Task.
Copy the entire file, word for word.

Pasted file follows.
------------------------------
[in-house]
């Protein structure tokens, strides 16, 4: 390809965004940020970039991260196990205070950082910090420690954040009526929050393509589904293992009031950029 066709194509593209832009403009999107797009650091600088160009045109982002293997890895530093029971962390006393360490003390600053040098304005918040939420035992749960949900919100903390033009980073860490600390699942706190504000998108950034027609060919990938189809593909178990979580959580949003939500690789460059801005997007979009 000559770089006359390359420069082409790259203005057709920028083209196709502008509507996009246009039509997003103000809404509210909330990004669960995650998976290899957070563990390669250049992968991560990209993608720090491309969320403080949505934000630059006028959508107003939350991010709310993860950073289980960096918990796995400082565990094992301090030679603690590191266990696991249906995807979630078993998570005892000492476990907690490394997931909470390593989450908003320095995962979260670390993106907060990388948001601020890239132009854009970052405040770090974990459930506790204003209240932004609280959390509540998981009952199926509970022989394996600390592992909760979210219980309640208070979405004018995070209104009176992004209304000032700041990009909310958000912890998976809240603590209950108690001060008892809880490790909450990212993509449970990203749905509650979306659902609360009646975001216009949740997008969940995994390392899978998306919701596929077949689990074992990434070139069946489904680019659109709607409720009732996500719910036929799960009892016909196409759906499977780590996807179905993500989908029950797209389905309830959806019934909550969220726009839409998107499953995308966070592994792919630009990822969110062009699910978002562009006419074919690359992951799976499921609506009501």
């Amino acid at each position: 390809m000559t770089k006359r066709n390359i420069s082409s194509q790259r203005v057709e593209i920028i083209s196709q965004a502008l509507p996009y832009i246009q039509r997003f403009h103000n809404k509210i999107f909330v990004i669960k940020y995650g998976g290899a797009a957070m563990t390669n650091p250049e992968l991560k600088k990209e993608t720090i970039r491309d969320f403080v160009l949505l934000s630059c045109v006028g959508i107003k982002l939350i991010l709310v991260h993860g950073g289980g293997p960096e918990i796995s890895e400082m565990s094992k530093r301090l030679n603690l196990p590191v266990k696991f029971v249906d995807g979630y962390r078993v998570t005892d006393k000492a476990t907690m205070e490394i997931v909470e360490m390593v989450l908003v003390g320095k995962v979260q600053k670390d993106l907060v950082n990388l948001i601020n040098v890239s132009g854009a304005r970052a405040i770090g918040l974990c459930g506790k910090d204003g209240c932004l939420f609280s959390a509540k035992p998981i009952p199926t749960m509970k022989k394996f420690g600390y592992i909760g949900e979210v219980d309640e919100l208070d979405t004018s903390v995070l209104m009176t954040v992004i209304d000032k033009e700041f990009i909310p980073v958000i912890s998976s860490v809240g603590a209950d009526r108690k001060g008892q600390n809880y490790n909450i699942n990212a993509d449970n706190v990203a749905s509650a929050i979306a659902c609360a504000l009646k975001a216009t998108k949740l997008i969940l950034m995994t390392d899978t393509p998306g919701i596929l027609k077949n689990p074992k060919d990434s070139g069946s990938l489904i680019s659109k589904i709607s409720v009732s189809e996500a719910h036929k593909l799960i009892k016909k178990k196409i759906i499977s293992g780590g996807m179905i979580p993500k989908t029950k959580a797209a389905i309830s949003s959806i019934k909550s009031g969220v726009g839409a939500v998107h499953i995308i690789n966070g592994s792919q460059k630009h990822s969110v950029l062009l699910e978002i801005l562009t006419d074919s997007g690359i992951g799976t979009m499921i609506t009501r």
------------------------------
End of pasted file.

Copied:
[in-house]
């Protein structure tokens, strides 16, 4: 390809965004940020970039991260196990205070950082910090420690954040009526929050393509589904293992009031950029 066709194509593209832009403009999107797009650091600088160009045109982002293997890895530093029971962390006393360490003390600053040098304005918040939420035992749960949900919100903390033009980073860490600390699942706190504000998108950034027609060919990938189809593909178990979580959580949003939500690789460059801005997007979009 000559770089006359390359420069082409790259203005057709920028083209196709502008509507996009246009039509997003103000809404509210909330990004669960995650998976290899957070563990390669250049992968991560990209993608720090491309969320403080949505934000630059006028959508107003939350991010709310993860950073289980960096918990796995400082565990094992301090030679603690590191266990696991249906995807979630078993998570005892000492476990907690490394997931909470390593989450908003320095995962979260670390993106907060990388948001601020890239132009854009970052405040770090974990459930506790204003209240932004609280959390509540998981009952199926509970022989394996600390592992909760979210219980309640208070979405004018995070209104009176992004209304000032700041990009909310958000912890998976809240603590209950108690001060008892809880490790909450990212993509449970990203749905509650979306659902609360009646975001216009949740997008969940995994390392899978998306919701596929077949689990074992990434070139069946489904680019659109709607409720009732996500719910036929799960009892016909196409759906499977780590996807179905993500989908029950797209389905309830959806019934909550969220726009839409998107499953995308966070592994792919630009990822969110062009699910978002562009006419074919690359992951799976499921609506009501």
């Amino acid at each position: 390809m000559t770089k006359r066709n390359i420069s082409s194509q790259r203005v057709e593209i920028i083209s196709q965004a502008l509507p996009y832009i246009q039509r997003f403009h103000n809404k509210i999107f909330v990004i669960k940020y995650g998976g290899a797009a957070m563990t390669n650091p250049e992968l991560k600088k990209e993608t720090i970039r491309d969320f403080v160009l949505l934000s630059c045109v006028g959508i107003k982002l939350i991010l709310v991260h993860g950073g289980g293997p960096e918990i796995s890895e400082m565990s094992k530093r301090l030679n603690l196990p590191v266990k696991f029971v249906d995807g979630y962390r078993v998570t005892d006393k000492a476990t907690m205070e490394i997931v909470e360490m390593v989450l908003v003390g320095k995962v979260q600053k670390d993106l907060v950082n990388l948001i601020n040098v890239s132009g854009a304005r970052a405040i770090g918040l974990c459930g506790k910090d204003g209240c932004l939420f609280s959390a509540k035992p998981i009952p199926t749960m509970k022989k394996f420690g600390y592992i909760g949900e979210v219980d309640e919100l208070d979405t004018s903390v995070l209104m009176t954040v992004i209304d000032k033009e700041f990009i909310p980073v958000i912890s998976s860490v809240g603590a209950d009526r108690k001060g008892q600390n809880y490790n909450i699942n990212a993509d449970n706190v990203a749905s509650a929050i979306a659902c609360a504000l009646k975001a216009t998108k949740l997008i969940l950034m995994t390392d899978t393509p998306g919701i596929l027609k077949n689990p074992k060919d990434s070139g069946s990938l489904i680019s659109k589904i709607s409720v009732s189809e996500a719910h036929k593909l799960i009892k016909k178990k196409i759906i499977s293992g780590g996807m179905i979580p993500k989908t029950k959580a797209a389905i309830s949003s959806i019934k909550s009031g969220v726009g839409a939500v998107h499953i995308i690789n966070g592994s792919q460059k630009h990822s969110v950029l062009l699910e978002i801005l562009t006419d074919s997007g690359i992951g799976t979009m499921i609506t009501r």